Australian Journal of Politics and History: Volume 52, Number 3, 2006, pp. 439-454.
A Prehistory of Australia’s History Wars: The
Evolution of Aboriginal History during the 1970s and
Australian National University
While an extensive debate has recently addressed more contemporary contributions to historical scholarship, the historiographical background to Australia’s History Wars has rarely been appraised. This article proposes an interpretative narrative of the evolution of Aboriginal history during the 1970s and 1980s. While before the late 1960s a systematic historiography of Aboriginal-white relations did not exist, these decades have witnessed the emergence and consolidation of Aboriginal history as an established academic discipline. The 1970s saw the “detection” of Aboriginal persistence and resistance and the historiographical tradition established during this decade insisted on the contested nature of the invasion process. Conversely, during the 1980s, an interpretative tradition stressing Indigenous agency, transformation and adaptation shifted the focus of historiographical attention.
During the 1970s and 1980s what had previously been considered the domain of anthropologists, ethnologists and archaeologists became an interest of historians as well.1 While initially historians concentrated on challenging the image of Australia as the “quiet continent” and unqualified descriptions of Aboriginal destruction, a second moment of historiographical reinterpretation shifted the focus of historiographical attention towards Aboriginal-white relations after the end of the hostilities on the Australian frontier.2 Throughout a recent outbreak of Australia’s “History Wars”, Keith Windschuttle assumed that practitioners of Aboriginal history form a coherent group in their thinking. However, these “wars” were preceded by a long, complicated and strongly contested process of historiographical transition.3 This article shows how many contributed to the development of the discipline, that there were many 1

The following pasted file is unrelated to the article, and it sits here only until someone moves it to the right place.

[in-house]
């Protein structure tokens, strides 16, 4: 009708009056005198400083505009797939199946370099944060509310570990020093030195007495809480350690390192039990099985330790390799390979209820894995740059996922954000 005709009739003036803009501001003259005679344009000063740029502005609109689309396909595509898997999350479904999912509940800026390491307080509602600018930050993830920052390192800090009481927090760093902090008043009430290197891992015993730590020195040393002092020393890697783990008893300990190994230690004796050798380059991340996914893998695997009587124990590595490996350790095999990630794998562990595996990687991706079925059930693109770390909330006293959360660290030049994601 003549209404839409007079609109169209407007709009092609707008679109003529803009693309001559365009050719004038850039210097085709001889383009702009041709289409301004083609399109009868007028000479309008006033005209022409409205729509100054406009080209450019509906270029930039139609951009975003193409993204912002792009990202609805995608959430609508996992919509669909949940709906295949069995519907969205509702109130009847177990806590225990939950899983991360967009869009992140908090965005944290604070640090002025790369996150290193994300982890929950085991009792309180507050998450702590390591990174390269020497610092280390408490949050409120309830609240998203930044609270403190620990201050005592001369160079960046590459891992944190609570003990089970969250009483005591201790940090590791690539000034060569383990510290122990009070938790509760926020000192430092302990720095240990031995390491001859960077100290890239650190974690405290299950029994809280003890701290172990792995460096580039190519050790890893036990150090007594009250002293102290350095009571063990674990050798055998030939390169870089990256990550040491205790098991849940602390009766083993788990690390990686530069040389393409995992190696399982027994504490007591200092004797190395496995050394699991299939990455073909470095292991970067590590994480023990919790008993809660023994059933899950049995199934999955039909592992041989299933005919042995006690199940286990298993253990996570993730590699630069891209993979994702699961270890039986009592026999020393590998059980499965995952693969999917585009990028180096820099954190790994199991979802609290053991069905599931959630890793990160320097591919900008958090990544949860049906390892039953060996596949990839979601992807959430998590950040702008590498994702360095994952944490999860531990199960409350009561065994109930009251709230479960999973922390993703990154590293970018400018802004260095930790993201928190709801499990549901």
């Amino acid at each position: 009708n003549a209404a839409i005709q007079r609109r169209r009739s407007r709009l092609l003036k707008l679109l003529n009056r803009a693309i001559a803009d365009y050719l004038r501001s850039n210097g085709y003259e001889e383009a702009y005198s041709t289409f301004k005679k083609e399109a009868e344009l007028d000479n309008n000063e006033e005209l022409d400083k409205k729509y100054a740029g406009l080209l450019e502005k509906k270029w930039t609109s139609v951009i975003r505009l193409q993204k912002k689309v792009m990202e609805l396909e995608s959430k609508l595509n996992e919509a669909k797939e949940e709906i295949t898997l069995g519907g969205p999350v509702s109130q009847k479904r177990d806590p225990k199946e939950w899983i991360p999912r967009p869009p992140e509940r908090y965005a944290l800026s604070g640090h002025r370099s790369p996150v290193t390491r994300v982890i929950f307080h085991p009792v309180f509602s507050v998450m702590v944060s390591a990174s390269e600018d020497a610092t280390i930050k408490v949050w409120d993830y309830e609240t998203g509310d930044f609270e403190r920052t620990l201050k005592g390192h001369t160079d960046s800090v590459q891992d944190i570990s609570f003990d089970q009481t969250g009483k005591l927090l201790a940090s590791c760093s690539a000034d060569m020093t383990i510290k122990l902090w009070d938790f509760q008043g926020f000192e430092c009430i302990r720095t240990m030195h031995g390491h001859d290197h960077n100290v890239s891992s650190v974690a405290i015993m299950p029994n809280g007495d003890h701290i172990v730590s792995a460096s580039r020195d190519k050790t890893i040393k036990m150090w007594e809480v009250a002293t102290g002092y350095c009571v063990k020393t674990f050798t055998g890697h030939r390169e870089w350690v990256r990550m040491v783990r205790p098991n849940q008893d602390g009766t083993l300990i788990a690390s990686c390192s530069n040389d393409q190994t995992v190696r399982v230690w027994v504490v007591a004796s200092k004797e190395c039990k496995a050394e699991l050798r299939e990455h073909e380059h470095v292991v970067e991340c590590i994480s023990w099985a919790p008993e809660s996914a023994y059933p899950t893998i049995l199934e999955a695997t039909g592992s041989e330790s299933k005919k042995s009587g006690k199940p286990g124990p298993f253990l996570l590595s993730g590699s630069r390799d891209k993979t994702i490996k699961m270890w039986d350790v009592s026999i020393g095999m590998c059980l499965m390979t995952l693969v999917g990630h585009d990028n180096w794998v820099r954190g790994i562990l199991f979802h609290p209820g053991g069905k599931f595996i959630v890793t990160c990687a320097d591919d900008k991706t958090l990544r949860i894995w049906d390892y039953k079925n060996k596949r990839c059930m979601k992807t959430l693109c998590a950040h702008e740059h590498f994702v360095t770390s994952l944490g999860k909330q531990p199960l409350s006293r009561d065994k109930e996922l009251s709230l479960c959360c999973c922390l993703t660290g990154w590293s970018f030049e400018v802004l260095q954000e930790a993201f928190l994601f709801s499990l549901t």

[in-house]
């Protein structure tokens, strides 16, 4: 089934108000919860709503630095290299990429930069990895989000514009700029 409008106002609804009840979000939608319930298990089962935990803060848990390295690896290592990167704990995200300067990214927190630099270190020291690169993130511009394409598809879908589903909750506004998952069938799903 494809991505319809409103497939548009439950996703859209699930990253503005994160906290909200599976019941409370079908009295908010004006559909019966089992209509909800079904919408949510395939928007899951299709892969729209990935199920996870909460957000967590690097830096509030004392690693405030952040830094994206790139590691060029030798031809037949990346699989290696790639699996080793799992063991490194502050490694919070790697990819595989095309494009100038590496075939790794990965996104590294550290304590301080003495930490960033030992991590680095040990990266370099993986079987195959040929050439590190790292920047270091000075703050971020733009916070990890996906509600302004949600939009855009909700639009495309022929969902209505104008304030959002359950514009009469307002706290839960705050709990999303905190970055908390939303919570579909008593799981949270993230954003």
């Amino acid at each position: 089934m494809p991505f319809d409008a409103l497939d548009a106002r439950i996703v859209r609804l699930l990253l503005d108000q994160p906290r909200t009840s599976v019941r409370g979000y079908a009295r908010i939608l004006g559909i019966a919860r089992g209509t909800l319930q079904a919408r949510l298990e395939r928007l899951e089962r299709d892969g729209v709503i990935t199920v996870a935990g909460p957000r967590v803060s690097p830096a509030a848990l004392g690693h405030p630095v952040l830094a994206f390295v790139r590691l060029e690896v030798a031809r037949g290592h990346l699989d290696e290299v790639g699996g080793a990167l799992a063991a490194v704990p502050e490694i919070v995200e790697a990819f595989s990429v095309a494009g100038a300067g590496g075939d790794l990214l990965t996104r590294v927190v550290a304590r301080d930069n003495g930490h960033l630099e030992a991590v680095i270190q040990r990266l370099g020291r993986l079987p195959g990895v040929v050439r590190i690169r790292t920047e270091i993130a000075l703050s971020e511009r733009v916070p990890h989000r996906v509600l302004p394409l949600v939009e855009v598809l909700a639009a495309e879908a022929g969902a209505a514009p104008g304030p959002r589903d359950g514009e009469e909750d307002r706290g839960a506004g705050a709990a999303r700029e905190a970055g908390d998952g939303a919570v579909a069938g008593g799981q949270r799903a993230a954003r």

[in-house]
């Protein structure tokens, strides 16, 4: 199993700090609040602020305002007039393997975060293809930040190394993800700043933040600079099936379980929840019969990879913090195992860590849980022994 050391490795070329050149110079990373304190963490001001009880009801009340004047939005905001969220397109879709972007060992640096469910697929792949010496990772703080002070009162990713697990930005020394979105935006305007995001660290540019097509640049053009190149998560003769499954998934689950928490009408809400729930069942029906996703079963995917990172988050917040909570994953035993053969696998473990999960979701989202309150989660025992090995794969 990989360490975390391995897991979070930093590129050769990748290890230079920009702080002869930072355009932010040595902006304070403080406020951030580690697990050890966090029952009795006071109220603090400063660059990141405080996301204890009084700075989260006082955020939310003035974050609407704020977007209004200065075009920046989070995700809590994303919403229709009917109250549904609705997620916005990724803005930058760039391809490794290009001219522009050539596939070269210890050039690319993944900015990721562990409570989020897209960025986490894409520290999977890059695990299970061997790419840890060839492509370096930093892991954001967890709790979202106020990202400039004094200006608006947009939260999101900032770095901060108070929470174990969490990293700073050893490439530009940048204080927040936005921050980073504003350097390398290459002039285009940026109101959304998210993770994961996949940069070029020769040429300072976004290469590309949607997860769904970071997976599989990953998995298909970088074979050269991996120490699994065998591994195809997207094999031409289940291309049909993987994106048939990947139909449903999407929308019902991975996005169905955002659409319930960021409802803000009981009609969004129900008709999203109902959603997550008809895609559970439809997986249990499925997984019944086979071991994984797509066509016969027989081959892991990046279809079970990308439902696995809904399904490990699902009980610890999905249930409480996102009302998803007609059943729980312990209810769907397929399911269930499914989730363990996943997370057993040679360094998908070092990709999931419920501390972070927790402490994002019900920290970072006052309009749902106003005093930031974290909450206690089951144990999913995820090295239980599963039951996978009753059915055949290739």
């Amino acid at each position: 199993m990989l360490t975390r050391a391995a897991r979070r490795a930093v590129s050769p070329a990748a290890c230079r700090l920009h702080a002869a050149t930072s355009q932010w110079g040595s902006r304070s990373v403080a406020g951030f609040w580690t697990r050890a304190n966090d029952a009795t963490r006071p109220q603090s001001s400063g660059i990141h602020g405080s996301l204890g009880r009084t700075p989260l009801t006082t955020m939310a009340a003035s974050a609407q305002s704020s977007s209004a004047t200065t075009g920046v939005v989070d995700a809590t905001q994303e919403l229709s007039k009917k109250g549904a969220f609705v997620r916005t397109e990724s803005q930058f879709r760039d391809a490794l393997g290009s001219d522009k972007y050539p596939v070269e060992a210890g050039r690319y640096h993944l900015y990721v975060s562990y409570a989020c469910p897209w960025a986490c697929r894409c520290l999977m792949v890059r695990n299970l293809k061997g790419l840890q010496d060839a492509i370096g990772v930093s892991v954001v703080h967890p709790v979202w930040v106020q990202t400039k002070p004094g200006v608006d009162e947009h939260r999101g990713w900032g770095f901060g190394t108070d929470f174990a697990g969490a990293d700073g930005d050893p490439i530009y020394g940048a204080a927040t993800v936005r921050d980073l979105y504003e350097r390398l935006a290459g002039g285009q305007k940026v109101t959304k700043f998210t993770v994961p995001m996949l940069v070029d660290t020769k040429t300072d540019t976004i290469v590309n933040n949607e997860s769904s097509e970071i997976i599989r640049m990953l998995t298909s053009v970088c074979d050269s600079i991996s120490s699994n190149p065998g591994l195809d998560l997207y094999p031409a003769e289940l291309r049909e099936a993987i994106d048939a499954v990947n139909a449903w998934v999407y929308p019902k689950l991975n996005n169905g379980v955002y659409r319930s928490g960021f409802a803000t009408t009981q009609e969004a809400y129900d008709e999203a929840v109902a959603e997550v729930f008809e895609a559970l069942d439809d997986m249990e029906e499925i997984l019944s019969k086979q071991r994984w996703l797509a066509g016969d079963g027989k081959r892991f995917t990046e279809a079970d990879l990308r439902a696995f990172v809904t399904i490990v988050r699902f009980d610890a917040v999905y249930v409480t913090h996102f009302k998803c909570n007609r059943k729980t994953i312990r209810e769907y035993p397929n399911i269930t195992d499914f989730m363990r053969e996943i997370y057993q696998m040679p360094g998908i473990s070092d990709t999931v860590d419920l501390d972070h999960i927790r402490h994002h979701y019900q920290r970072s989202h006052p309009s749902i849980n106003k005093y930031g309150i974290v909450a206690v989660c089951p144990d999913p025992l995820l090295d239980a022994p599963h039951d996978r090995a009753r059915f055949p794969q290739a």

See D.J. Mulvaney, “The Australian Aborigines, 1606-1929; Opinion and Fieldwork, Part 1 and Part 2”, in J.J. Eastwood and F.B. Smith, eds, Historical Studies: Selected Articles (Melbourne, 1964), pp. 1-56.
See P. Read, “Unearthing the Past is not Enough”, Island, Vol. 52 (1992), pp. 49-53; B. Attwood, “Aborigines and Academic Historians: Some Recent Encounters”, Australian Historical Studies, Vol. 24, 94 (1990), pp. 123-135; B. Attwood, “Aboriginal History”, in John A. Moses, ed., Historical Disciplines in Australasia: Themes, Problems and Debates, a special issue of Australian Journal of Politics and History, Vol. 41 (1995), pp. 33-47; B. Attwood, “Historiography on the Australian Frontier” in B. Attwood, Stephen G. Foster, eds., Frontier Conflict: The Australian Experience (Canberra, 2003), pp. 169-184; and B. Attwood, S. Foster, “Introduction”, in Attwood and Foster, Frontier Conflict, pp. 1-29.
See R. Manne, “In Denial: The Stolen Generation and the Right”, Quarterly Essay, 1 (2001); K. Windschuttle, The Fabrication of Aboriginal History: Volume One, Van Diemen’s Land, 1803-1847 (Sydney, 2002); R. Manne, ed., Whitewash: On Keith Windschuttle’s Fabrication of Aboriginal History (Sydney, 2003); S. Macintyre, A. Clark, The History Wars (Melbourne, 2003). © The Author.
Journal compilation © 2006 Department of History, School of Political Science and International Studies, The University of Queensland and Blackwell Publishing Asia Pty Ltd.
incremental interpretative steps and that Windschuttle crucially ignored the shifts, diversity and subtleties of the debates of the 1970s and 1980s. This is a significant dynamic and should not be overlooked. Bain Attwood has recently and compellingly noted in Rights for Aborigines how the historiographical activity of the 1960s and 1970s was essential in providing a story, written narratives of Aboriginal history, to...
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